I have a company that does lighting designs for events that require employees to travel from their homes to various locations. Sometimes travel is required out of state. Typically the travel time is one to two hours. Sometimes employees meet at the warehouse and ride in the company van. Do we pay for the time they spend traveling to and from the work site as well as the when they are doing their work on the site? Does it matter if it’s overnight?
Compensation of travel time is covered by the federal Portal to Portal Act, which has specific rules for the different types of work travel. The rules for compensating employees who travel as part of their work day are different for overnight travel, travel in emergency situations, and travel for special assignments. Therefore, depending on whether employees are asked to travel locally, out of town/far outside the normal commuting area for the business, overnight, or in otherwise unusual situations, then the general compensation rules will differ.
Local, Workday Travel
Let’s start with the standard situation where the employees travel from their homes to local worksites during the daytime/normal work hours. An employee who travels from home before the regular workday and returns home at the end of the workday is engaged in ordinary home to work travel, which is a normal incident of employment. This is true whether he/she works at a fixed location or at different job sites. Normal travel from home to work is not work time.
In these cases, the employees’ “on the clock” time begins when they reach the first work site and conduct the first “principal activity” of their work. On the days when the employees meet at the warehouse, then travel together in the company van, compensated time would begin when the employees arrive at the warehouse. On days when the employees travel individually to a local work site, then compensated time would begin when the employees reach that work site. This is true even if some work sites are further from home than others (as long as these work sites are within the usual scope of business for the company).
Any travel between work sites throughout the day would be compensated and the employees would go “off the clock” when they left the last job site of the day and returned home.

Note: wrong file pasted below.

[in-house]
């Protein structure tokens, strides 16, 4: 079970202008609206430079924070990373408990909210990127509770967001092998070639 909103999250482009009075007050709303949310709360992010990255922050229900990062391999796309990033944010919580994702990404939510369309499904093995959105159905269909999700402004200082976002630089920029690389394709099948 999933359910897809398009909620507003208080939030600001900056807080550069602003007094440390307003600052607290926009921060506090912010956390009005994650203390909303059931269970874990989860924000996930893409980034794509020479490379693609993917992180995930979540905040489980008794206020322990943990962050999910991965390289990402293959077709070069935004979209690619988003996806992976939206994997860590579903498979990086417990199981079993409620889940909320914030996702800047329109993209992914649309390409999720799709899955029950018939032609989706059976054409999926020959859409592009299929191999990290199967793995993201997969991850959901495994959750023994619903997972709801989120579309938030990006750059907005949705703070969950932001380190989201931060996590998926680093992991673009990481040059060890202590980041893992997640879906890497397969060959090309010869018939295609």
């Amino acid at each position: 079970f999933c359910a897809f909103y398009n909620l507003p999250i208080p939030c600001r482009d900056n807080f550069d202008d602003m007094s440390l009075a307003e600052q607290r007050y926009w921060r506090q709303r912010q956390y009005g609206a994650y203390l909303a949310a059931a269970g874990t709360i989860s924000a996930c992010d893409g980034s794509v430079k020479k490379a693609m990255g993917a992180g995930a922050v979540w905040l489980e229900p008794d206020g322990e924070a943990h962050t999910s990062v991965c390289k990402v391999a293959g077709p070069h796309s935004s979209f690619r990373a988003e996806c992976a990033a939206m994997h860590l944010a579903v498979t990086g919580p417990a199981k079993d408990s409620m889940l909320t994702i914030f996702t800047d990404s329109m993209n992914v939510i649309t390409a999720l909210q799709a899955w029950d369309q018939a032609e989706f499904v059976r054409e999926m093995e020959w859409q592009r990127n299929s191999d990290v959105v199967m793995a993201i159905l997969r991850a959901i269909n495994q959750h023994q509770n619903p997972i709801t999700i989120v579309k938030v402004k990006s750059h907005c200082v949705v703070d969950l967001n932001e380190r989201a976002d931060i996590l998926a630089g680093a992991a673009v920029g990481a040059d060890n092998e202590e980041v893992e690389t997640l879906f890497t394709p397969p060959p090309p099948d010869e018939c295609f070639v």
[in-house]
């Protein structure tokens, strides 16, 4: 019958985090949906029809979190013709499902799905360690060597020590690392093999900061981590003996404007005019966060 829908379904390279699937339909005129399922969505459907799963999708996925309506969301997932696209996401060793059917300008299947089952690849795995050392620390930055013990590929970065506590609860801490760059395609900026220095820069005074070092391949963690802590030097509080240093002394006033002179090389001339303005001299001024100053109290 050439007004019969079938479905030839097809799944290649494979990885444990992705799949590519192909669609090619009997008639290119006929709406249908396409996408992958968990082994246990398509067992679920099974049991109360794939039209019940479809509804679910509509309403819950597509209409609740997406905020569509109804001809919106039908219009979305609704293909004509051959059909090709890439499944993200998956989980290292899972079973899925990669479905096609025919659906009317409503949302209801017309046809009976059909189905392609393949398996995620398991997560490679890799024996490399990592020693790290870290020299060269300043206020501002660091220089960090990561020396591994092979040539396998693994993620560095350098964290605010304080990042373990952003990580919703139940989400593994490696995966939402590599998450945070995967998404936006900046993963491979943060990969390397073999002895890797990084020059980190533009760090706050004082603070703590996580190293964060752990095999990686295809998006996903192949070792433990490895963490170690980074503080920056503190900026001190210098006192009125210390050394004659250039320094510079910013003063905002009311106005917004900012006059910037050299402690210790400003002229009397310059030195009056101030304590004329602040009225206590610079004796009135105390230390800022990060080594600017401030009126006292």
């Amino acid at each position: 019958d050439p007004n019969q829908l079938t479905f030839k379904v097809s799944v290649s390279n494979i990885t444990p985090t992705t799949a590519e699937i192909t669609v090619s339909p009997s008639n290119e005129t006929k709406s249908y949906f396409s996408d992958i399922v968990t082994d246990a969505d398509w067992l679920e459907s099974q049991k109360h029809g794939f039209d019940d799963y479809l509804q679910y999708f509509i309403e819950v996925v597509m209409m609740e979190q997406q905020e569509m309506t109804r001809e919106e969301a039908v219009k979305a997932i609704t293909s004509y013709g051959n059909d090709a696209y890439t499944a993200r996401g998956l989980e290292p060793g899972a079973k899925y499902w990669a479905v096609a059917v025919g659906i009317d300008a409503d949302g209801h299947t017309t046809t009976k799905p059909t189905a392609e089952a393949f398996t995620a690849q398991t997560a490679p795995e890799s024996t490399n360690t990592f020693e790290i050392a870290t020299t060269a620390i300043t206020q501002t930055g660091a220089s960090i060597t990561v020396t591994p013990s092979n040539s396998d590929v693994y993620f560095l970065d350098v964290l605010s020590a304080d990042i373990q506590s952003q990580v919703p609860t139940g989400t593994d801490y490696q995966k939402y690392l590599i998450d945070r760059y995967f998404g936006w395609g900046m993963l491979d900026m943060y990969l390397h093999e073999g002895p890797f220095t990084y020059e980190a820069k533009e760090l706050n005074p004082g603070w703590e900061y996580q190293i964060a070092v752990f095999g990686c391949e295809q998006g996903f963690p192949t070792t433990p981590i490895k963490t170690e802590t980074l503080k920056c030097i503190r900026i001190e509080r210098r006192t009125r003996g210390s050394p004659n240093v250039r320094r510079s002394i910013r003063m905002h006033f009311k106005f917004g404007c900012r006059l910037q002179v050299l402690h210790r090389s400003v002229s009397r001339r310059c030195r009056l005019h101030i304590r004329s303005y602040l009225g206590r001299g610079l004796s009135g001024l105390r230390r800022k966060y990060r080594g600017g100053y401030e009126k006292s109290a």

Note, though, that if the employee is engaged in work while enroute to the work site, then this time becomes compensable. So if the employee stops on the way to the work site to buy and load supplies, then work time begins at the first stop. (Conversely, if the employee stops to run a personal errand, work has not yet begun.)
One Day, Non-Local Assignments
Now let’s consider a situation where the employee is still given a one-day assignment, but the travel is outside the local area for the business. In these cases, most of the time spent traveling is work time and must be compensated.
For example, an employee typically works in Washington, D.C. from 9 a.m. until 5 p.m., but is given a special one-day assignment in New York City. The employee is instructed to leave Washington by train at 8 a.m. and she arrives in New York, ready for work, at noon. The special assignment is completed at 3 p.m. and the employee arrives back in Washington by train at 7 p.m.
This travel to and from New York is not regarded as ordinary home-to-work travel and must be compensated (starting and ending with the employee’s arrival at the train station). It was performed for the employer’s benefit and at its special request to meet the needs of a particular assignment. Therefore, it would qualify as an integral part of the principal activity that the employee was hired to perform.
As noted, the “local commute” from the employee’s home to the train station need not be compensated. If not for the special assignment, the employee would have had to report to her regular local worksite. So in this case, the “worksite” and place of the first principal activity would be the train station.
Travel that keeps an employee away from home overnight is designated as “travel away from home.” (29 CFR 785.39). Travel away from home is treated differently and is paid work time when it “cuts across the employee’s workday.” The employee is deemed to be simply substituting travel for other duties.
The compensated time includes not only hours worked on regular workdays during normal work hours, but also time worked during the corresponding hours on nonwork days (weekends, perhaps). However, the Wage and Hour Division does not consider time spent traveling overnight away from home outside of regular working hours as a passenger on a plane, train, boat, or bus to be paid work time.
So, if an employee who normally works 9 a.m. to 5 p.m. from Monday through Friday is a passenger on a plane departing for a week in San Francisco at 9 a.m. on a Saturday, this time spent traveling is work time because it cuts across his normal working hours. It does not matter that Saturday is not a normal workday. If the plane departed at 6 p.m. instead, this travel time would not be counted as paid work time because the employee would be traveling outside of normal working hours. (If the employee performs work while on the plane, though, then the time becomes work time).
As you can see, the regulations are quite specific and can be somewhat tricky when various types of travel are involved. However, note that the FLSA and Portal to Portal Act cover what you must pay as a minimum; you are free to develop your own more generous, equitable, and easily administered methods of compensating employees for unusually long commute or travel times if desired.